On certification to the Superior Court, Appellate Division.
For Reversal and Remandment -- Chief Justice Wilentz and Justices Clifford, Handler, Pollock, O'Hern, Garibaldi and Stein. For Affirmance -- None. The opinion of the Court was delivered by Handler, J.
In this case the trial court determined that a zoning ordinance passed by defendant, Township of Long Beach, was arbitrary and capricious because the ordinance affected only the plaintiffs' property. The trial court also ruled that the ordinance was unconstitutional because it had no relation to the public welfare. On appeal, the Appellate Division reversed the trial court judgment. It held that because the Township had passed a more recent, though virtually identical, ordinance the issue as to the validity of the initial ordinance had become moot. It then concluded that under the "time-of-decision rule," the claims of the parties should be determined by the trial court under the new ordinance. The Appellate Division also ruled that because the plaintiffs had not applied for a variance from the earlier ordinance, their contention that the ordinance was invalid and unconstitutional was barred under the exhaustion-of-remedies doctrine. We granted plaintiffs' petition for certification, 101 N.J. 515 (1985). We reverse the judgment of the Appellate Division and remand the matter for its reconsideration.
The plaintiffs, Charles and Virginia Riggs, own harborfront property in the Township of Long Beach. In 1976 the Township held a referendum, which was approved by the public, authorizing the Township to acquire and establish a "public open-space" area. Plaintiffs' property is one of eleven lots that are included in the Township Master Plan Element designated
as "public open-space" as defined by N.J.S.A. 40:55D-6. By statute, this zoning purpose requires that the area first be "conveyed or otherwise dedicated to a municipality." Ibid. The trial court found that the Township had successfully arranged for the purchase of all the lots except plaintiffs'.
Prior to January 2, 1981, plaintiffs' property had been zoned "R-50," which allowed high-density residential habitation with minimum lot sizes of 5,000 square feet and minimum width of 50 feet. This would have allowed plaintiffs to divide their lot into four separate plots. Plaintiffs had applied to the Township for a permit to subdivide their property into these four lots, but were denied in a letter dated December 14, 1977. That letter also informed plaintiffs that the Township intended to purchase their property either by "amicable negotiation" or by the power of eminent domain. The letter additionally advised plaintiffs that in "the interim period" "no further subdivision nor building will be permitted on your lands." Thereafter, negotiations between the plaintiffs and the Township for purchase of the property broke down.*fn1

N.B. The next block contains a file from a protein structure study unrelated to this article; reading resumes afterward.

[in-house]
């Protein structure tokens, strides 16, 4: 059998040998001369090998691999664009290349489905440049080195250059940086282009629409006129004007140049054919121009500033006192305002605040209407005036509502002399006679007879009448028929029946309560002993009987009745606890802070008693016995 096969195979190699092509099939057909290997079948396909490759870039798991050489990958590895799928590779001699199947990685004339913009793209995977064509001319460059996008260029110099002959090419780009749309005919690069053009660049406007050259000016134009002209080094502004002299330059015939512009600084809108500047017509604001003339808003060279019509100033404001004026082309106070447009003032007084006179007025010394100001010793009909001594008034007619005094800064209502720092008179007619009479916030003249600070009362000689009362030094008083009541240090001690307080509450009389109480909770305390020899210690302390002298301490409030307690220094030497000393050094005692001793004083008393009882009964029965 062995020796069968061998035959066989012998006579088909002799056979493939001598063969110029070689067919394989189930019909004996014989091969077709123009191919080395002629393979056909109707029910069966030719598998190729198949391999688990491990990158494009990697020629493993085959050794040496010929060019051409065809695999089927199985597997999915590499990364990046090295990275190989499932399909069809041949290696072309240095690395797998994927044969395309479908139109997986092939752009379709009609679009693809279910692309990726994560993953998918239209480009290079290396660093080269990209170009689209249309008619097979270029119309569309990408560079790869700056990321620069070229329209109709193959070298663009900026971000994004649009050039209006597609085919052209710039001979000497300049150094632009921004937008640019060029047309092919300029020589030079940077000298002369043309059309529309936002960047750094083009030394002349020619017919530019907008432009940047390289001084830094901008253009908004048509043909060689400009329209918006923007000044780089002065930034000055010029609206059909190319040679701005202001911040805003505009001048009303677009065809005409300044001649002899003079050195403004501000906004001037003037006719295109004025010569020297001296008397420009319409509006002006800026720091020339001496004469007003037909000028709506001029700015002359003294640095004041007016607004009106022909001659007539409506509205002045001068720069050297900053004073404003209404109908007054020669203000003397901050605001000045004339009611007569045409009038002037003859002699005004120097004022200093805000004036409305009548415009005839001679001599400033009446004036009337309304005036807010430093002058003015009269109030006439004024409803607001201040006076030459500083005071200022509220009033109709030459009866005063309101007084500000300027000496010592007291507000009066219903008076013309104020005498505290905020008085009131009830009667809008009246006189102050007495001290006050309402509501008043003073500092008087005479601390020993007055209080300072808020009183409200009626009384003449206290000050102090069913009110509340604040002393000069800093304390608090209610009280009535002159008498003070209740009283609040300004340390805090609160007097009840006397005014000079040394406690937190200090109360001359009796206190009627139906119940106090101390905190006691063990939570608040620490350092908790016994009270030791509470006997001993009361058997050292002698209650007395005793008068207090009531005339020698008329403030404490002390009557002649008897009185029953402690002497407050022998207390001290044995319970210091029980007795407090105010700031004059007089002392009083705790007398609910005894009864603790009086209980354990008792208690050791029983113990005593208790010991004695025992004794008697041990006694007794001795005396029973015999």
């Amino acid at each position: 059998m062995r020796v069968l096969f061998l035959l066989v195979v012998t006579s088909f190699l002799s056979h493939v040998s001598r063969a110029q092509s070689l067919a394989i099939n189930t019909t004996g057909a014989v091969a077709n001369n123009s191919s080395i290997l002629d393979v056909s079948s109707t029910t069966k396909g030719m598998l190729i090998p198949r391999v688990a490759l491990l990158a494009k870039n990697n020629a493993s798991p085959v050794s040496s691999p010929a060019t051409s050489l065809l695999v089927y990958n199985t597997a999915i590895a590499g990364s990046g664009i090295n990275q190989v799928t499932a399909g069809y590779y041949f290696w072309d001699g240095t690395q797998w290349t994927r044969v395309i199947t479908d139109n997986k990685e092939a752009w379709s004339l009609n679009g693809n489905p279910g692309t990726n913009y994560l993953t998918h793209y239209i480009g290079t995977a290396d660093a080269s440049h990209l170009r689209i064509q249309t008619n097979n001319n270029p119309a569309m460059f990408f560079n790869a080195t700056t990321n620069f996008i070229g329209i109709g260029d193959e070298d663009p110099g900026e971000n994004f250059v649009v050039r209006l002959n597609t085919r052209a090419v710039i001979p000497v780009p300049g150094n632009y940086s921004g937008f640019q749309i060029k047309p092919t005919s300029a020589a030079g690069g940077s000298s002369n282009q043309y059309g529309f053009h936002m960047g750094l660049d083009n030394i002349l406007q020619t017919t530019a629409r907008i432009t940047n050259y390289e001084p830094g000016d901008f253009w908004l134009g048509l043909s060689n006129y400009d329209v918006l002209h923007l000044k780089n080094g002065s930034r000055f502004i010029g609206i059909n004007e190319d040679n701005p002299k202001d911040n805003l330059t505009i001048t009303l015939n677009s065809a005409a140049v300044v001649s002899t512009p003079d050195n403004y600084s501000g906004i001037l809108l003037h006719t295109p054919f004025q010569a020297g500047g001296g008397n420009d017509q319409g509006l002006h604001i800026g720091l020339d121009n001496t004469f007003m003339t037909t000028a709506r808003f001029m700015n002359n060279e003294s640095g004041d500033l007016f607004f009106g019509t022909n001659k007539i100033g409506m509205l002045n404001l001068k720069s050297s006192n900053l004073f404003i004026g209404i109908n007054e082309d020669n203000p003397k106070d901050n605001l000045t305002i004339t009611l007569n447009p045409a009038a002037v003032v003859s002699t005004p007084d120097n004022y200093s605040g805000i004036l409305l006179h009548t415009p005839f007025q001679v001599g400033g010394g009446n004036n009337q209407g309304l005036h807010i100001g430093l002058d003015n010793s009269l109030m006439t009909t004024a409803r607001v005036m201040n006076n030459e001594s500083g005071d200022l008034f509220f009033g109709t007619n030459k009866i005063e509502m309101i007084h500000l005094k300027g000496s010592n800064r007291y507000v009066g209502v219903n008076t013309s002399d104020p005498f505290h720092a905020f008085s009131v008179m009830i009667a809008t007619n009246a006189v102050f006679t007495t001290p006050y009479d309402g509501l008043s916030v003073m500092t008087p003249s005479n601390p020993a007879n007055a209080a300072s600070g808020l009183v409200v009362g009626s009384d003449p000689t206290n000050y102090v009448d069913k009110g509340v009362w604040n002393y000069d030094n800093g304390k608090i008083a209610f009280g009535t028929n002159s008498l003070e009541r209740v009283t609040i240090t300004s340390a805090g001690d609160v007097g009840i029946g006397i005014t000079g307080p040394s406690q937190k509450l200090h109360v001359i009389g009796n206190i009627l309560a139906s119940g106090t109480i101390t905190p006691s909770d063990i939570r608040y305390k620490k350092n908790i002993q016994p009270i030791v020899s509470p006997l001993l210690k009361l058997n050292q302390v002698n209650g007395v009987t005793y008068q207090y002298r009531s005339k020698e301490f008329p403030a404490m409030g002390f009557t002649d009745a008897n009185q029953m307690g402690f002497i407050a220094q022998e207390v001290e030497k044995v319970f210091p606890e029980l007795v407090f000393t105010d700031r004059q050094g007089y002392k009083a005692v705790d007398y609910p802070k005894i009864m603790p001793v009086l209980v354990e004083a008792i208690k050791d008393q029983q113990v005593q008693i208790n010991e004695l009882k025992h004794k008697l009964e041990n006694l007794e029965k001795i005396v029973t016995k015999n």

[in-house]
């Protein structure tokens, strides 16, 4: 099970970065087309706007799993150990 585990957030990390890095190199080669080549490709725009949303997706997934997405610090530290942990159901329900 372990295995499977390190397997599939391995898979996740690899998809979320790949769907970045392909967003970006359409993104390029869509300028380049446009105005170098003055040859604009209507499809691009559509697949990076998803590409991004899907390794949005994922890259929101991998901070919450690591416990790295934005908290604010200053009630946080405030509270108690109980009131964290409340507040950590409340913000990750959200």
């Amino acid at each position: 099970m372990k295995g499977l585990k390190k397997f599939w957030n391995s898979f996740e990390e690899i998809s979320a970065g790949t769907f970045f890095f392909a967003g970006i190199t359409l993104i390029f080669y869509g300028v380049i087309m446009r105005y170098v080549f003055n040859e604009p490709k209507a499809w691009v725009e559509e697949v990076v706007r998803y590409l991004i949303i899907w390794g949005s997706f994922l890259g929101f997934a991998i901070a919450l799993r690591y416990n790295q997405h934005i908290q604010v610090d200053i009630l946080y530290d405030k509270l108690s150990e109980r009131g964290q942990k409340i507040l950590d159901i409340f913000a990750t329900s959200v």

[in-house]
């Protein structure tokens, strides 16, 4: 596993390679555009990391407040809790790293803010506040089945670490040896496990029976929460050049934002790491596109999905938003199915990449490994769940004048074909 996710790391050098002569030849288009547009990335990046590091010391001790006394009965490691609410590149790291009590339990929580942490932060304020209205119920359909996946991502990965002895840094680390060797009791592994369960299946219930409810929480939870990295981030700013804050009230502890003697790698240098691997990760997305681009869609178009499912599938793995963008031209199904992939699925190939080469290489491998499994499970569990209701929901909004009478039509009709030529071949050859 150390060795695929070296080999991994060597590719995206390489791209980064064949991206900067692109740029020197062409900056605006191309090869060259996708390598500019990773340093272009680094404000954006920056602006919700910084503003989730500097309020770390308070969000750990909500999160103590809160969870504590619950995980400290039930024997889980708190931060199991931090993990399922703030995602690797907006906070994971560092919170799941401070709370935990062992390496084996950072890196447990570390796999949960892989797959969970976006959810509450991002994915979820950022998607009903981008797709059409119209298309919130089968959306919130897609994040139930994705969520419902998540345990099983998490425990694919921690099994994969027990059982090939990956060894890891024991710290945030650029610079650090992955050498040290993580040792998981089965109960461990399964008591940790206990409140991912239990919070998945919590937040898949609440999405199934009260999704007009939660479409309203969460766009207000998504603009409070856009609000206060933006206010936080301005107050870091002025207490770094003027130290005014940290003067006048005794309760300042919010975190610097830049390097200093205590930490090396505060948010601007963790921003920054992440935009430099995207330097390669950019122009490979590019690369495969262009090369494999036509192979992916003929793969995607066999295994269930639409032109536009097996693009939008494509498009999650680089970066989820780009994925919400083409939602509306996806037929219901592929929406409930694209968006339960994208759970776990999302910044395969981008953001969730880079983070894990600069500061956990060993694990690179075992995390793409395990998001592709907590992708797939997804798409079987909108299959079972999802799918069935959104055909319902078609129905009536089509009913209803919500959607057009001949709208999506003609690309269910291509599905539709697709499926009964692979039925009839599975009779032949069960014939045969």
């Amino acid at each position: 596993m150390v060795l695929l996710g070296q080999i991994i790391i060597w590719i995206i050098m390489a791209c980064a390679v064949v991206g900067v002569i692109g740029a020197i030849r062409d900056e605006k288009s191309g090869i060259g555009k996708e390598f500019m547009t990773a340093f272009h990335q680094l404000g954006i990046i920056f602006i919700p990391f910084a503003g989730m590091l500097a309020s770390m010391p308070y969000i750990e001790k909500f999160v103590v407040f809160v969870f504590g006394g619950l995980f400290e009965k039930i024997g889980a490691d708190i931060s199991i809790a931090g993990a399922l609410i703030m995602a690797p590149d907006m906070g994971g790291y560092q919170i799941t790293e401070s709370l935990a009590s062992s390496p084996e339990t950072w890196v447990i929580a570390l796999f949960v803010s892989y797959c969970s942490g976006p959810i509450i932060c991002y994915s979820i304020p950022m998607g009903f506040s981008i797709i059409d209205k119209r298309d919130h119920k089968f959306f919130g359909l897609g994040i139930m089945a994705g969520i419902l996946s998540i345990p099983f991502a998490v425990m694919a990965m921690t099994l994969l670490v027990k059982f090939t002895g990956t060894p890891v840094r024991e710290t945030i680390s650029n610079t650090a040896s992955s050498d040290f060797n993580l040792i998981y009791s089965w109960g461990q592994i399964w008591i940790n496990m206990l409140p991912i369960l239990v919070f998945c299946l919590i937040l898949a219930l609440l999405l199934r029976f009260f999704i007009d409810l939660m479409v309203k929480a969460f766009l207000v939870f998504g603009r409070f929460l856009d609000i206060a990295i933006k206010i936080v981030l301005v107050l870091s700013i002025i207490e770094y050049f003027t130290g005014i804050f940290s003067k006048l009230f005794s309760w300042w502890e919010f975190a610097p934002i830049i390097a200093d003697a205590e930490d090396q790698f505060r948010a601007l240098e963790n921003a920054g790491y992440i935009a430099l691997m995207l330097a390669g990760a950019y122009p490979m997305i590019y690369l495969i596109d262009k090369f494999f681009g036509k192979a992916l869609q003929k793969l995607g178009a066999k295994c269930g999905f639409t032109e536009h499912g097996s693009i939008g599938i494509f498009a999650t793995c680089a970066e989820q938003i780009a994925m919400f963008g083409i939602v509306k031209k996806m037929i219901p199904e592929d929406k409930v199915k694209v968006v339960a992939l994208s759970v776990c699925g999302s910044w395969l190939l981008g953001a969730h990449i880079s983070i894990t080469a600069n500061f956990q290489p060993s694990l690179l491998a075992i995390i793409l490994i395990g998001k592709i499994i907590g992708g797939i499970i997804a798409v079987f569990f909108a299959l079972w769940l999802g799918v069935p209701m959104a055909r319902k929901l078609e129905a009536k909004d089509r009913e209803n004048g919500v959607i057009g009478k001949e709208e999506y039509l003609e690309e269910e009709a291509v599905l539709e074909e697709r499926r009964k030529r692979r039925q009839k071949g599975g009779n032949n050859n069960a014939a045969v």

Two appraisals were made as to the value of the property. In 1978 the property was appraised at $234,500, and in 1980 it was appraised at $400,000. These appraisals were made on the assumption that plaintiffs could make the most profitable use of their property -- four residential bayfront properties of approximately 9,200 feet. Thereafter, in 1980, the Township enacted Ordinance No. 81-1C. This authorized for the zone in which plaintiffs' property was located only low-density R-10 use, with minimum lot sizes of 10,000 square feet and minimum width and depth of 75 feet.
Plaintiffs brought suit claiming that Ordinance No. 81-1C was invalid. They alleged that the ordinance was aimed at driving down the market value of their property, was "spot-zoning," and was arbitrary and capricious. Their complaint further alleged procedural irregularities attending the passage of the ordinance. The matter proceeded to trial, and on the first day of trial the Township notified the court that a new ordinance, No. 83-9C, had been passed, which corrected the procedural defects of the prior ordinance. The two ordinances, in fact, are verbatim duplicates of one another, differing only in designation and in citation form to the revised General Ordinances.
The Township contended that the passage of Ordinance No. 83-9C mooted the challenge to Ordinance No. 81-1C. This contention was rejected by the trial court, which also determined that the procedural irregularities attending the passage of Ordinance No. 81-1C were cured by the passage of Ordinance No. 83-9C. The trial court then examined the merits of plaintiffs' claims. It found that although the ordinance purported to apply to a five-block area, the Township had, by deed or contract, acquired all the lots covered by the ordinance except for the lot owned by plaintiffs; the court determined that plaintiffs' property would be the only property in the Township affected by the ordinance. Accordingly, the trial court held that the ordinance was not related to the public welfare, was unreasonable, and, therefore, unconstitutional. As noted, the Appellate Division reversed on the grounds that Ordinance No. 83-9C mooted the ...